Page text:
• Ball Speeds of  15 – 19 mph

 

Our Team Event Plan (7pm : 5/13/13 : Lanes 29 – 30)

–          Practice – Throw a few shots (3 to 4 per person) up 6 – 7 – 8 then work to get lined up.

–          Game 1 – we played near the track (13 – 10) to (8 – 6). As the lanes transitioned, which was minimal game 1, we gradually moved in. No one was left of 15 at the end of Game 1.

–          Game 2 – Lane 30 started to hook more in the mids than 29, thus we chased it in a bit more, but were very cautious to keep the angles down and play more direct. By the end of game both lanes had transitioned back to nearly the same and we were all closer to 15 at the arrows and 10 down lane.

–          Game 3 – We had a quick team huddle before we started game 3 as we did not have a great team 9th and 10th frame (game 2). We made a decision that everyone should be around 15. We had success at the beginning of the game through the middle, I even started with the front 7 which was slowed by a 7-10 in the 8th. Transition was still minimal, though we did start migrating half boards and boards with our feet, and boards on the lanes nearly every shot from the third frame on. The deepest we got was 20 to 12-10 by the end of game 3.

Synopsis:
Some of our players needed 500 to 1000 to start Team event and could have switched to 1000 for the entire event. Many started with 2000 on their equipment and it created a lack of grip in the fronts and mids as their balls were unable to slow down. The transition was predictable and by Game 3 the shot became easier than a house shot – with regards to ball reaction and hitting the pocket.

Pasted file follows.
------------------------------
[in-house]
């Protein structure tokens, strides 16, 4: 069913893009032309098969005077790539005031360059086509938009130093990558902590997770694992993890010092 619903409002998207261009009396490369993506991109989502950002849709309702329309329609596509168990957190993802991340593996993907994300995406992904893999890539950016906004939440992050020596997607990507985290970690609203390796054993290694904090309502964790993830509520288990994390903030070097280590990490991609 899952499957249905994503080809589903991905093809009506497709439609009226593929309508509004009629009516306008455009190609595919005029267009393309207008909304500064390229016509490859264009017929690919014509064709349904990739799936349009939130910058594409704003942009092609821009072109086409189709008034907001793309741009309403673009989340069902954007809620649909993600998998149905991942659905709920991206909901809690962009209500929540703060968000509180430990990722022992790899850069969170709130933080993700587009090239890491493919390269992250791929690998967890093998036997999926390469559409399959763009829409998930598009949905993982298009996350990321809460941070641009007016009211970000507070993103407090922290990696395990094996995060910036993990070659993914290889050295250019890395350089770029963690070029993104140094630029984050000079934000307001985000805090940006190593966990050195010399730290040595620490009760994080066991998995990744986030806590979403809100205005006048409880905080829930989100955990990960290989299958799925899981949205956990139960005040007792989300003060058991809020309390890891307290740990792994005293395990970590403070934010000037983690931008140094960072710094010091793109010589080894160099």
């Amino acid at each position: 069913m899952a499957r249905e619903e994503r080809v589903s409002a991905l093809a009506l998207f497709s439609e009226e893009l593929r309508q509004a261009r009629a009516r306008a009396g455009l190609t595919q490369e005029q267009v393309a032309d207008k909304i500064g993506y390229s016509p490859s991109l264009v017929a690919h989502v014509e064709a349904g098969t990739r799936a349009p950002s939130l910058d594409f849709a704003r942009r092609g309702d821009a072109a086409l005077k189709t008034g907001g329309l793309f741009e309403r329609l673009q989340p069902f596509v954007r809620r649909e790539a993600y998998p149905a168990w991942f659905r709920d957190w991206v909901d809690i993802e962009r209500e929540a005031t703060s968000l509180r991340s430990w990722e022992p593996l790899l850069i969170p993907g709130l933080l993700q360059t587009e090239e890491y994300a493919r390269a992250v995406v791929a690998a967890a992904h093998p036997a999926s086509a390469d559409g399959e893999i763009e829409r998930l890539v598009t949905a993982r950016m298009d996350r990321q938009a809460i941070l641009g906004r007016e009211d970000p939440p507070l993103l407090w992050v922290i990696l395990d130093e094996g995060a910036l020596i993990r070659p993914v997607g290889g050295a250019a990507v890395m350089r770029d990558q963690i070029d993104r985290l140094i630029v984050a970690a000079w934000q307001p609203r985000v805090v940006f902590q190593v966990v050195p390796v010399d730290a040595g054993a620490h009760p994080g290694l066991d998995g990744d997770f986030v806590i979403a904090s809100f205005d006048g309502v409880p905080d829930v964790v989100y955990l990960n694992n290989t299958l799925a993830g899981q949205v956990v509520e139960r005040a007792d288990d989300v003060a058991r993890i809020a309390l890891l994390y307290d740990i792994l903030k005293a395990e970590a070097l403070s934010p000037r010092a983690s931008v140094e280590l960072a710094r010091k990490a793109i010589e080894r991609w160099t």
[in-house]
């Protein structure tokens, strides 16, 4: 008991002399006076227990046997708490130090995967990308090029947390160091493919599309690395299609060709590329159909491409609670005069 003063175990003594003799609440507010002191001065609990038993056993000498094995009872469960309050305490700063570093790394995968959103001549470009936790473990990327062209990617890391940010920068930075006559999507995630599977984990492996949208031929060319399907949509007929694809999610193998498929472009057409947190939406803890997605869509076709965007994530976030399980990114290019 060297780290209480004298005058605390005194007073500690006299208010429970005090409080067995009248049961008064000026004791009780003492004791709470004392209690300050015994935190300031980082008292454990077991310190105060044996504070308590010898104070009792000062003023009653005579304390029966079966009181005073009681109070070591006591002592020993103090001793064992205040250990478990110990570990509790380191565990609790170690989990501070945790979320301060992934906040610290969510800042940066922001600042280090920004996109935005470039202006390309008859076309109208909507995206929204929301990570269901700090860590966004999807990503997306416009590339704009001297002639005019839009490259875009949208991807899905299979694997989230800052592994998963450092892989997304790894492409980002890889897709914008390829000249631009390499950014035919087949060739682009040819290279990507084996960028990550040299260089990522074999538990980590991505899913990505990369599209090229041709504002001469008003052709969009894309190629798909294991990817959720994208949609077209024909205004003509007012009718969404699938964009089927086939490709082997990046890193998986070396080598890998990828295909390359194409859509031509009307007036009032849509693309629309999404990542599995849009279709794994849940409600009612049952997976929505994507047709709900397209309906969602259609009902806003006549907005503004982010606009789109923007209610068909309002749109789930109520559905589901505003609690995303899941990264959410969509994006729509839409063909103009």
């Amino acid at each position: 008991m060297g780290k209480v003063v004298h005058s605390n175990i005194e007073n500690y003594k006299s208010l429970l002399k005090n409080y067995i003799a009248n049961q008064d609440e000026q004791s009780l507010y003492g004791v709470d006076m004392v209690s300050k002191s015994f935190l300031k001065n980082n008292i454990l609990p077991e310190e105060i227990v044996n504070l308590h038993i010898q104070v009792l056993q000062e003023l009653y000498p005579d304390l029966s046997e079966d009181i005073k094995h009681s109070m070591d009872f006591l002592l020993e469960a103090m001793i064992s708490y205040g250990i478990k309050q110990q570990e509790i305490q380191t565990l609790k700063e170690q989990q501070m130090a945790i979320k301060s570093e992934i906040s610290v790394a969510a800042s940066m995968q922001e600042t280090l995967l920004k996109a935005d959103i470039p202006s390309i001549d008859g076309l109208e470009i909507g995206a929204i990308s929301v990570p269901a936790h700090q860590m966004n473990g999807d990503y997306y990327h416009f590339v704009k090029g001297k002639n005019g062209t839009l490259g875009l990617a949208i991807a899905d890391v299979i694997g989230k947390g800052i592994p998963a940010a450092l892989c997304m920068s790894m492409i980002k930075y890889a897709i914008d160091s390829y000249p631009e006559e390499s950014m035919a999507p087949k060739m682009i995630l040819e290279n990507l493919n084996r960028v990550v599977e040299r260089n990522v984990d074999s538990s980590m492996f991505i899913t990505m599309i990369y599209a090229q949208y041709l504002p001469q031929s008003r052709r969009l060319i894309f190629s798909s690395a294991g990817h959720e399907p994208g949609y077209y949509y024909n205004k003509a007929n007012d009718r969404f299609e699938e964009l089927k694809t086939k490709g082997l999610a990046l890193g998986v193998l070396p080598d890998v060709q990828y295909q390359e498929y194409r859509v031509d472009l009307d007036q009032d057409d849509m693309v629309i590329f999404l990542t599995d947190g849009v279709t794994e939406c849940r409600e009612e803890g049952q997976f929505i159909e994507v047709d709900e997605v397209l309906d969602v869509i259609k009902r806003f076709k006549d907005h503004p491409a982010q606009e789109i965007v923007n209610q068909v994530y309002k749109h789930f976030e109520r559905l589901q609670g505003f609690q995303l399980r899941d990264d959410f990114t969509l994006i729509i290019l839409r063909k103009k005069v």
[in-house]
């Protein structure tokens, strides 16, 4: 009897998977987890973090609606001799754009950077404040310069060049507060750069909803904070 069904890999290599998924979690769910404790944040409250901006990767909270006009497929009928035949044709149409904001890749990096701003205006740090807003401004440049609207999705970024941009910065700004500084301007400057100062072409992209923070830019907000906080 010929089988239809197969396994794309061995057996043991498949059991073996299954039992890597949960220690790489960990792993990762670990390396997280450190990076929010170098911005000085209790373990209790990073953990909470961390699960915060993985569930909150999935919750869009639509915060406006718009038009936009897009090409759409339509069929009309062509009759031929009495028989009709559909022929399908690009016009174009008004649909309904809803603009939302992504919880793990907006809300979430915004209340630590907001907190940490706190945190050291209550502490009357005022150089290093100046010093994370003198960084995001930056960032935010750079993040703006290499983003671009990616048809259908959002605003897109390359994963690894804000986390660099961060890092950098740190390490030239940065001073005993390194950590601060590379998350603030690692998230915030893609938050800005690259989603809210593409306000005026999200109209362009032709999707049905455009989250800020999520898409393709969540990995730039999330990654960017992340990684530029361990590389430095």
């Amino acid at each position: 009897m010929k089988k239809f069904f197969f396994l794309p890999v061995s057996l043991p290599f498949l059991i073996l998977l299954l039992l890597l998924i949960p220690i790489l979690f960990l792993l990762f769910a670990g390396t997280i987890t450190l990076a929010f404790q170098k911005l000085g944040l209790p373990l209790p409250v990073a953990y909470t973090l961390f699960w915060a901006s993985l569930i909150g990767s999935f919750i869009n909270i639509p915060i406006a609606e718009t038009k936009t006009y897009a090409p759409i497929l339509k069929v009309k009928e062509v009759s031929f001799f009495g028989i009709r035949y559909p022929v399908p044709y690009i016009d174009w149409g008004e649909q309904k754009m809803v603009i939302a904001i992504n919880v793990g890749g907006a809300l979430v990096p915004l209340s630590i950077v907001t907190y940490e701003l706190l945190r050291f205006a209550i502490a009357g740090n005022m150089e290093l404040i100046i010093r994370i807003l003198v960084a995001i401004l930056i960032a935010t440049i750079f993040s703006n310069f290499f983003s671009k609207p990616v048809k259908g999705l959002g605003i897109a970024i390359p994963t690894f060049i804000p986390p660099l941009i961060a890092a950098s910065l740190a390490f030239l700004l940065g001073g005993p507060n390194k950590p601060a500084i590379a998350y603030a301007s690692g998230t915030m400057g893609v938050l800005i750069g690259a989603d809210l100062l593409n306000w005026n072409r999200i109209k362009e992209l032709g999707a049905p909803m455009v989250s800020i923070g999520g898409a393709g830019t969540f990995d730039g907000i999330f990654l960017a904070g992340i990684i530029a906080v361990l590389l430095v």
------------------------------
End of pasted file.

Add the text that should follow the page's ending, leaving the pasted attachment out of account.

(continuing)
Bowl4money.com #1:
Game 1:               1042
Game 2:               1062
Game 3:               1140

Minors (5/14/13 : 11am & 10:30pm : multiple pairs)

Four of our five guys bowled the 11am squad on lanes 51 – 52, and were paired with two very pleasant gentlemen from Montana. Thankfully one was left handed and the other agreed to break the lanes down with us. In the future, we will have six Bowl4money.com players on our minors pair.

Two of our other groups ended up with a random pairing during their minors event (Lanes 1 & 2 to boot), which was unfortunate, and created some unique transition and breakdown for them. The information below is representative of what the Bowl4money.com #1 and Bowl4money.com #2 players saw and experienced during their Minors event.

–          Practice – Throw as many shots as possible up 3 – 4 – 5 with 4000 and stay there as long as possible.  We all started with pin down layout equipment.

–          Game 1 – we played up 5 – 6 for about 4 to 5 frames. If we threw it good, it struck, if we threw it bad, it was an unknown. After 4 to 5 frames, the comfort level of the guys on the pair grew thin as strikes were hard to come by.  In agreement, everyone moved left and played the track area 10 to 6 – 7. We found success hitting the pocket, yet carry was an issue.

–          Game 2 – We continued to chase the lane and transition – playing near the track (13 – 10) to (8 – 6). Mediocre games for all with costly splits for many throughout the game.